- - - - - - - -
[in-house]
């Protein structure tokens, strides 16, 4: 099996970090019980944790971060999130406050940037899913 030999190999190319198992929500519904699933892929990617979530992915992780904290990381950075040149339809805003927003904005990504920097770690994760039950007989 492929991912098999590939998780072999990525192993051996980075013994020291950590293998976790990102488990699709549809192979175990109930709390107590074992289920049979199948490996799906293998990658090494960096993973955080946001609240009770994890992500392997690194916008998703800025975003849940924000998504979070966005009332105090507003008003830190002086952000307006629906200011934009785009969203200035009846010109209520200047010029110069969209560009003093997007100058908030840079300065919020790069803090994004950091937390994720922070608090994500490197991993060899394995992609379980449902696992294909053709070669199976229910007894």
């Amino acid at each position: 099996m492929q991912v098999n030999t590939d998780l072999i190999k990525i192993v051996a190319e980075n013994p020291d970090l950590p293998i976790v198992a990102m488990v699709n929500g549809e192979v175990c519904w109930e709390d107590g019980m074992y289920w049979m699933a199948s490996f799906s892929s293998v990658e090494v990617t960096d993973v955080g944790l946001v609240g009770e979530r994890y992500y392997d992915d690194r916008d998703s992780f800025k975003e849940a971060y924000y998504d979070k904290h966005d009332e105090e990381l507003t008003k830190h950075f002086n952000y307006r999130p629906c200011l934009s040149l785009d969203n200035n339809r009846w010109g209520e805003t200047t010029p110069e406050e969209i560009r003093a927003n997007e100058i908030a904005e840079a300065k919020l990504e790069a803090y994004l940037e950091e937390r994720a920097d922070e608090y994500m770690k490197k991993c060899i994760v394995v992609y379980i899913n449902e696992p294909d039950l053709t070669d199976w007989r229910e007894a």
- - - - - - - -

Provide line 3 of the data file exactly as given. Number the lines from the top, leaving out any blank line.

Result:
């Amino acid at each position: 099996m492929q991912v098999n030999t590939d998780l072999i190999k990525i192993v051996a190319e980075n013994p020291d970090l950590p293998i976790v198992a990102m488990v699709n929500g549809e192979v175990c519904w109930e709390d107590g019980m074992y289920w049979m699933a199948s490996f799906s892929s293998v990658e090494v990617t960096d993973v955080g944790l946001v609240g009770e979530r994890y992500y392997d992915d690194r916008d998703s992780f800025k975003e849940a971060y924000y998504d979070k904290h966005d009332e105090e990381l507003t008003k830190h950075f002086n952000y307006r999130p629906c200011l934009s040149l785009d969203n200035n339809r009846w010109g209520e805003t200047t010029p110069e406050e969209i560009r003093a927003n997007e100058i908030a904005e840079a300065k919020l990504e790069a803090y994004l940037e950091e937390r994720a920097d922070e608090y994500m770690k490197k991993c060899i994760v394995v992609y379980i899913n449902e696992p294909d039950l053709t070669d199976w007989r229910e007894a």